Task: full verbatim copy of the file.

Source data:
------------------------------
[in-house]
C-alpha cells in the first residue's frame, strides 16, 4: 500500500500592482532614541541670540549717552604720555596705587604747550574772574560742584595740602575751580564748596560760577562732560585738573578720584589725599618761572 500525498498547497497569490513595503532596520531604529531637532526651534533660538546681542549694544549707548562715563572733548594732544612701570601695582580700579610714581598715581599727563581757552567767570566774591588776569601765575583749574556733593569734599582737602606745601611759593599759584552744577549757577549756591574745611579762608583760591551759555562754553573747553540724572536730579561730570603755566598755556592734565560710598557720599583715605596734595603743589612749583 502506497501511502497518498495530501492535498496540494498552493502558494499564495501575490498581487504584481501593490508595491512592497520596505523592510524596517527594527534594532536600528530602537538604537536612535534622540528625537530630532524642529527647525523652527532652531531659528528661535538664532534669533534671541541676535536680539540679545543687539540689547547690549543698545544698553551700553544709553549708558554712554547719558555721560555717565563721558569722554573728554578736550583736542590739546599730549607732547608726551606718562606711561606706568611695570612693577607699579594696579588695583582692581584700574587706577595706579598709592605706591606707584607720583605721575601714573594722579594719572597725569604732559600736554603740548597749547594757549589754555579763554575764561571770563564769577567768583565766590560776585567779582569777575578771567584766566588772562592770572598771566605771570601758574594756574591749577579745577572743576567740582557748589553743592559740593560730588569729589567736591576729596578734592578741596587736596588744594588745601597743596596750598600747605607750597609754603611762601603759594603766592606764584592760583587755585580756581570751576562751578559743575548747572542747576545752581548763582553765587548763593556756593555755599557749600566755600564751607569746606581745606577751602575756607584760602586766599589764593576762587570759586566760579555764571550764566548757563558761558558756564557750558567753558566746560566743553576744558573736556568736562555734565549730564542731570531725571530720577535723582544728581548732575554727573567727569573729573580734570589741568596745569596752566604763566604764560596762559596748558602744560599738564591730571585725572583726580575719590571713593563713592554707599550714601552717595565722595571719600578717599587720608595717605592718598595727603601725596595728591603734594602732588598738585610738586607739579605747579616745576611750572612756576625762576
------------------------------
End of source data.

[in-house]
C-alpha cells in the first residue's frame, strides 16, 4: 500500500500592482532614541541670540549717552604720555596705587604747550574772574560742584595740602575751580564748596560760577562732560585738573578720584589725599618761572 500525498498547497497569490513595503532596520531604529531637532526651534533660538546681542549694544549707548562715563572733548594732544612701570601695582580700579610714581598715581599727563581757552567767570566774591588776569601765575583749574556733593569734599582737602606745601611759593599759584552744577549757577549756591574745611579762608583760591551759555562754553573747553540724572536730579561730570603755566598755556592734565560710598557720599583715605596734595603743589612749583 502506497501511502497518498495530501492535498496540494498552493502558494499564495501575490498581487504584481501593490508595491512592497520596505523592510524596517527594527534594532536600528530602537538604537536612535534622540528625537530630532524642529527647525523652527532652531531659528528661535538664532534669533534671541541676535536680539540679545543687539540689547547690549543698545544698553551700553544709553549708558554712554547719558555721560555717565563721558569722554573728554578736550583736542590739546599730549607732547608726551606718562606711561606706568611695570612693577607699579594696579588695583582692581584700574587706577595706579598709592605706591606707584607720583605721575601714573594722579594719572597725569604732559600736554603740548597749547594757549589754555579763554575764561571770563564769577567768583565766590560776585567779582569777575578771567584766566588772562592770572598771566605771570601758574594756574591749577579745577572743576567740582557748589553743592559740593560730588569729589567736591576729596578734592578741596587736596588744594588745601597743596596750598600747605607750597609754603611762601603759594603766592606764584592760583587755585580756581570751576562751578559743575548747572542747576545752581548763582553765587548763593556756593555755599557749600566755600564751607569746606581745606577751602575756607584760602586766599589764593576762587570759586566760579555764571550764566548757563558761558558756564557750558567753558566746560566743553576744558573736556568736562555734565549730564542731570531725571530720577535723582544728581548732575554727573567727569573729573580734570589741568596745569596752566604763566604764560596762559596748558602744560599738564591730571585725572583726580575719590571713593563713592554707599550714601552717595565722595571719600578717599587720608595717605592718598595727603601725596595728591603734594602732588598738585610738586607739579605747579616745576611750572612756576625762576